The cultural winds at The CW are apparently blowing due spooky this pilot season, with horror and supernatural series dominating the network’s picks. So far, the network has scooped up a rebooted horror anthology, a remake of a Belgian drama about a deadly epidemic, and a series about a “semi-roguish” cab driver who can talk to ghosts in its effort to become America’s top-rated channel for goblins, ghouls, and very sick dead people.
The network’s first pick-up was Tales From The Darkside, from Sleepy Hollow producers Roberto Orci and Alex Kurtzman and novelist Joe Hill, who will serve as the show’s creative director. A reboot of George Romero’s syndicated mid-’80s horror anthology, Darkside was previously described as a hybrid of an anthology show and a more narrative-driven series, with plot threads and recurring themes connecting episodes into a unified whole. Recent descriptions drop those more ambitious elements, however, painting the program as a pure anthology show in the vein of The Twilight Zone or Black Mirror.
The original Darkside was notable for including adaptations of works by famous horror and sci-fi authors including Harlan Ellison, Clive Barker, and Hill’s own father, Stephen King. Given the withering of the short fiction market in the intervening years, though, the new series will presumably have to look further afield before giving up and adapting some particularly bone-chilling tweets and a few of King’s old columns for Entertainment Weekly.
The CW also picked up Cordon, a remake of a Belgian series from creator Carl Joos. Developed for the States by Julie Plec, executive producer for the network’s popular The Vampire Diaries and its spin-off The Originals, the new series centers on an outbreak of disease in Atlanta, America’s number one destination spot for TV shows about virulent plagues. As survivors panic, the titular Cordon is quickly declared, tearing families apart, quarantining people in the city from their loved ones outside, and presumably providing fodder for heartwarming scenes of people touching hands from inside their Hazmat suits.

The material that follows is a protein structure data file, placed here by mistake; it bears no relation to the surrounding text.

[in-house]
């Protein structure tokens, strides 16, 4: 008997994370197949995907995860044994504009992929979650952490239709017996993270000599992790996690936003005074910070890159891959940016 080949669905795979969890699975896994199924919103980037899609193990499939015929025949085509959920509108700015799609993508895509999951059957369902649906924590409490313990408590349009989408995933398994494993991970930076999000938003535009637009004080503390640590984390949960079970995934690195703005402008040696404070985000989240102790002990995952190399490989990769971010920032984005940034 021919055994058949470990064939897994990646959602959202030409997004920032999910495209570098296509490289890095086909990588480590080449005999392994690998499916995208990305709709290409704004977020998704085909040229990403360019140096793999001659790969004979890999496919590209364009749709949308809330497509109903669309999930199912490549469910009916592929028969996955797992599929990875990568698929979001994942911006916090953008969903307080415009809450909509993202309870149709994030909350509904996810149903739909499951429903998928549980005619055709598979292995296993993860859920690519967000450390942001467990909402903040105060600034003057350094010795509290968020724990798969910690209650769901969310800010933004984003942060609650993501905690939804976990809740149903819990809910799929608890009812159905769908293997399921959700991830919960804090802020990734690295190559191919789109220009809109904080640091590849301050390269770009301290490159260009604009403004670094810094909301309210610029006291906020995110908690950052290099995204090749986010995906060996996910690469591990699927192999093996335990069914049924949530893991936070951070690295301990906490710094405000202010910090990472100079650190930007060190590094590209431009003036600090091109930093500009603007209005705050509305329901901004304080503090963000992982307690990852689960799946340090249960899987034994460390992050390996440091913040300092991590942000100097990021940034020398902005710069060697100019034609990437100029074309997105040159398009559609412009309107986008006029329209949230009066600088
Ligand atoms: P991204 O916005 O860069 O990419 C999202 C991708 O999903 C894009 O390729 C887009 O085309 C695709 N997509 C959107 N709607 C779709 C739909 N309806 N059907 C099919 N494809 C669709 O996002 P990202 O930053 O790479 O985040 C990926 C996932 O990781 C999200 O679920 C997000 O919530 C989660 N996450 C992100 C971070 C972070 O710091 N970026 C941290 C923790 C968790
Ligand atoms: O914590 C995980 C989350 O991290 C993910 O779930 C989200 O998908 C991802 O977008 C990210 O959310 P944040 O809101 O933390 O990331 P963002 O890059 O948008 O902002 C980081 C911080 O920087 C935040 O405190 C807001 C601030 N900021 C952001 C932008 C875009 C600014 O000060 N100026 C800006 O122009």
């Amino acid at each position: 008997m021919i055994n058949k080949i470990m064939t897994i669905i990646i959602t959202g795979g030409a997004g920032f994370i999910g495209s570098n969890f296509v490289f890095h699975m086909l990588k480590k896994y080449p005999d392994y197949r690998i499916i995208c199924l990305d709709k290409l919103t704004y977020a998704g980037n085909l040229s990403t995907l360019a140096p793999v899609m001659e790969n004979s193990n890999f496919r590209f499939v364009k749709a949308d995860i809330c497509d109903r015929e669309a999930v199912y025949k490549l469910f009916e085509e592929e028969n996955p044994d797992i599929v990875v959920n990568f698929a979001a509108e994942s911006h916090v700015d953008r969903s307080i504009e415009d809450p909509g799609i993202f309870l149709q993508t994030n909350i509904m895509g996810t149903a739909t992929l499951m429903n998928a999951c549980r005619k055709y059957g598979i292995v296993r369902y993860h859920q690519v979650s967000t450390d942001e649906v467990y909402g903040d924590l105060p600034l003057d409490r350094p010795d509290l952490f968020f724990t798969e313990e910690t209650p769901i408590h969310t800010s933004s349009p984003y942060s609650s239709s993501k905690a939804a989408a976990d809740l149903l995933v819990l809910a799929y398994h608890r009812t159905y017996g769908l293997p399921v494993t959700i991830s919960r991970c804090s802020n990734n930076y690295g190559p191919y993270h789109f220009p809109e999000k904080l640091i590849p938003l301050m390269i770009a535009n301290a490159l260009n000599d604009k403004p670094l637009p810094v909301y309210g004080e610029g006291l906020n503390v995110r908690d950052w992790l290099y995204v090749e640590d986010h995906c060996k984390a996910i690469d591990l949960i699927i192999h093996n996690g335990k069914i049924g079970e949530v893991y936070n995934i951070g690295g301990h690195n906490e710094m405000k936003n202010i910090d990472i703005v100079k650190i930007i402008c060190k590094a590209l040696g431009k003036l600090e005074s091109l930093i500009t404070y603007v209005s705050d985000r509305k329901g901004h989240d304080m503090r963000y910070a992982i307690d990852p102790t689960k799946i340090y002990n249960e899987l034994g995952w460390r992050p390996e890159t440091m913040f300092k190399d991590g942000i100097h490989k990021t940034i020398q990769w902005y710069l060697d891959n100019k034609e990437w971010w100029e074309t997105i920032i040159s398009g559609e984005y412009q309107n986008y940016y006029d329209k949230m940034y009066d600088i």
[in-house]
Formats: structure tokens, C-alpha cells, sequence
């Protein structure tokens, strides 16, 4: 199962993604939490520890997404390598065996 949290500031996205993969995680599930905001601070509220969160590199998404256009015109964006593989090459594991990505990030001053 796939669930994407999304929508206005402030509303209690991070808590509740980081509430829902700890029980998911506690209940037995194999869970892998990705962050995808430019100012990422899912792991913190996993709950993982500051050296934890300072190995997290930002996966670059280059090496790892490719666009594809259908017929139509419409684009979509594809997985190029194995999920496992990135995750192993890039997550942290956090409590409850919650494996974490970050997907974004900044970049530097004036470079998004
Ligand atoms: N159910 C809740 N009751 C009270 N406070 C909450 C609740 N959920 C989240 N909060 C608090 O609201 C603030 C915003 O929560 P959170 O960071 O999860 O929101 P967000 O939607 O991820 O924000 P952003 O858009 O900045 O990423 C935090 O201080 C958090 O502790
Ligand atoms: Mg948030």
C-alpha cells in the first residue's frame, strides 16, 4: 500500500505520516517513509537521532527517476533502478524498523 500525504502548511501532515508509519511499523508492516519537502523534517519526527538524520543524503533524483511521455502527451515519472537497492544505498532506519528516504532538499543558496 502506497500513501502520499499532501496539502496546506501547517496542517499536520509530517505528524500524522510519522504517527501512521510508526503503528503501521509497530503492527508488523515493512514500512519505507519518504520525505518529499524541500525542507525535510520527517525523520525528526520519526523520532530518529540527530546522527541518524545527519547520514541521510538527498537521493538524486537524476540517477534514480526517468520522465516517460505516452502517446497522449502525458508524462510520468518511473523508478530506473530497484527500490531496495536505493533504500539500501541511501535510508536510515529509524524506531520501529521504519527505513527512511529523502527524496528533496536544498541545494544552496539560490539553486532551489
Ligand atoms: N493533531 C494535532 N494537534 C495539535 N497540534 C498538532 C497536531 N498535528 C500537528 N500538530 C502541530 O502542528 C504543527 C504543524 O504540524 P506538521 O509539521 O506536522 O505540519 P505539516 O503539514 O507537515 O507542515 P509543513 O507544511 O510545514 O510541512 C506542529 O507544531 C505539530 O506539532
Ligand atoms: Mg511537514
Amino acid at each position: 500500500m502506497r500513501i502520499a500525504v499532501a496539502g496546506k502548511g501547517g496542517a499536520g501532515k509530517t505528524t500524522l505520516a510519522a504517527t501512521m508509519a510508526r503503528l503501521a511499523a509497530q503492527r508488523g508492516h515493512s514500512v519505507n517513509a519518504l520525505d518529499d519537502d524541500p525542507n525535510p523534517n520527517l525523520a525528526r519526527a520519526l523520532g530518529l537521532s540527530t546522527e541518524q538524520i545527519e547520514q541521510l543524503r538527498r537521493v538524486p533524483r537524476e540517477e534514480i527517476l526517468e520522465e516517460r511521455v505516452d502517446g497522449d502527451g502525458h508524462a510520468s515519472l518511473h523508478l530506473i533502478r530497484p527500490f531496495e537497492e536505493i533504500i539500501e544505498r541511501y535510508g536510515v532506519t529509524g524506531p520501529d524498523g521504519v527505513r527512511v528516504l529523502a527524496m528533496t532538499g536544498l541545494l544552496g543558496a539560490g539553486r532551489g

The final show to be announced so far is Dead People, from J.J. Abrams’ Bad Robot and Californication creator Tom Kapinos. As with Kapinos’ previous series, the drama centers on a drunk-but-charming asshole who continually blunders into highly improbable situations, the difference being that in this case, our hero talks to ghosts instead of having sex with every woman in a tri-state radius. Specifically, he talks to the ghost of his late ex-wife, although other specters are also apparently involved. Given its creator’s pedigree and the concept’s storied tradition in filmmaking, one question seems paramount: Will our cab-driving protagonist try to get to third base with a ghost?